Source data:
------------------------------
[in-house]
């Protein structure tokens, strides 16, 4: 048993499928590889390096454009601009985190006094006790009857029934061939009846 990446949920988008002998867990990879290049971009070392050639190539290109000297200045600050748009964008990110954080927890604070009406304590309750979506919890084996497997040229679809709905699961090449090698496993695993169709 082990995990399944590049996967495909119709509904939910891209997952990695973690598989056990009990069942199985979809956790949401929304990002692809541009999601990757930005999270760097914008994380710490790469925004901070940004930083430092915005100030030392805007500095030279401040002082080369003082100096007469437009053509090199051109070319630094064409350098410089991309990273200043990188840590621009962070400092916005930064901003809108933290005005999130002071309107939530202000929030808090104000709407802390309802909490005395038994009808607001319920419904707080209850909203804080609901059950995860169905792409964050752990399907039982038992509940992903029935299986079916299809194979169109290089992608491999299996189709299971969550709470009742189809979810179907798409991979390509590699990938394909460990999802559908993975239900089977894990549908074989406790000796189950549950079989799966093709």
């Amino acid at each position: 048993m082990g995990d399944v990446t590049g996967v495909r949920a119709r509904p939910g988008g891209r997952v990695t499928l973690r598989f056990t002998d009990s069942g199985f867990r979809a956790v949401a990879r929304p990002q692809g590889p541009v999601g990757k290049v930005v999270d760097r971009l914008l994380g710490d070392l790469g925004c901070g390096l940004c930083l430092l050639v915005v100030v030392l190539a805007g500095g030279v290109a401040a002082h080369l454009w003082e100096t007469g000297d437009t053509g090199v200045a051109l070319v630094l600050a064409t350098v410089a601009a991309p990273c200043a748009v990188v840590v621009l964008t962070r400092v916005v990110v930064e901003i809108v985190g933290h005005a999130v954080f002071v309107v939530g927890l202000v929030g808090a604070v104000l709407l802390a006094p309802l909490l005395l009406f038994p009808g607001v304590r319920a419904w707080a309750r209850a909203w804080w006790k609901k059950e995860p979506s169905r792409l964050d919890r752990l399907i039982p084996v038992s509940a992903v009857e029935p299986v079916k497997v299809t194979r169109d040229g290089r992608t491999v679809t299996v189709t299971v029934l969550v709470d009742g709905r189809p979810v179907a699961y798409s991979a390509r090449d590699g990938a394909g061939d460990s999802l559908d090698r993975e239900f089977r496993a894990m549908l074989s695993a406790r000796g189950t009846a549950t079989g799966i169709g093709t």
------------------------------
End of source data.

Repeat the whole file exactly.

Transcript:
[in-house]
């Protein structure tokens, strides 16, 4: 048993499928590889390096454009601009985190006094006790009857029934061939009846 990446949920988008002998867990990879290049971009070392050639190539290109000297200045600050748009964008990110954080927890604070009406304590309750979506919890084996497997040229679809709905699961090449090698496993695993169709 082990995990399944590049996967495909119709509904939910891209997952990695973690598989056990009990069942199985979809956790949401929304990002692809541009999601990757930005999270760097914008994380710490790469925004901070940004930083430092915005100030030392805007500095030279401040002082080369003082100096007469437009053509090199051109070319630094064409350098410089991309990273200043990188840590621009962070400092916005930064901003809108933290005005999130002071309107939530202000929030808090104000709407802390309802909490005395038994009808607001319920419904707080209850909203804080609901059950995860169905792409964050752990399907039982038992509940992903029935299986079916299809194979169109290089992608491999299996189709299971969550709470009742189809979810179907798409991979390509590699990938394909460990999802559908993975239900089977894990549908074989406790000796189950549950079989799966093709």
């Amino acid at each position: 048993m082990g995990d399944v990446t590049g996967v495909r949920a119709r509904p939910g988008g891209r997952v990695t499928l973690r598989f056990t002998d009990s069942g199985f867990r979809a956790v949401a990879r929304p990002q692809g590889p541009v999601g990757k290049v930005v999270d760097r971009l914008l994380g710490d070392l790469g925004c901070g390096l940004c930083l430092l050639v915005v100030v030392l190539a805007g500095g030279v290109a401040a002082h080369l454009w003082e100096t007469g000297d437009t053509g090199v200045a051109l070319v630094l600050a064409t350098v410089a601009a991309p990273c200043a748009v990188v840590v621009l964008t962070r400092v916005v990110v930064e901003i809108v985190g933290h005005a999130v954080f002071v309107v939530g927890l202000v929030g808090a604070v104000l709407l802390a006094p309802l909490l005395l009406f038994p009808g607001v304590r319920a419904w707080a309750r209850a909203w804080w006790k609901k059950e995860p979506s169905r792409l964050d919890r752990l399907i039982p084996v038992s509940a992903v009857e029935p299986v079916k497997v299809t194979r169109d040229g290089r992608t491999v679809t299996v189709t299971v029934l969550v709470d009742g709905r189809p979810v179907a699961y798409s991979a390509r090449d590699g990938a394909g061939d460990s999802l559908d090698r993975e239900f089977r496993a894990m549908l074989s695993a406790r000796g189950t009846a549950t079989g799966i169709g093709t």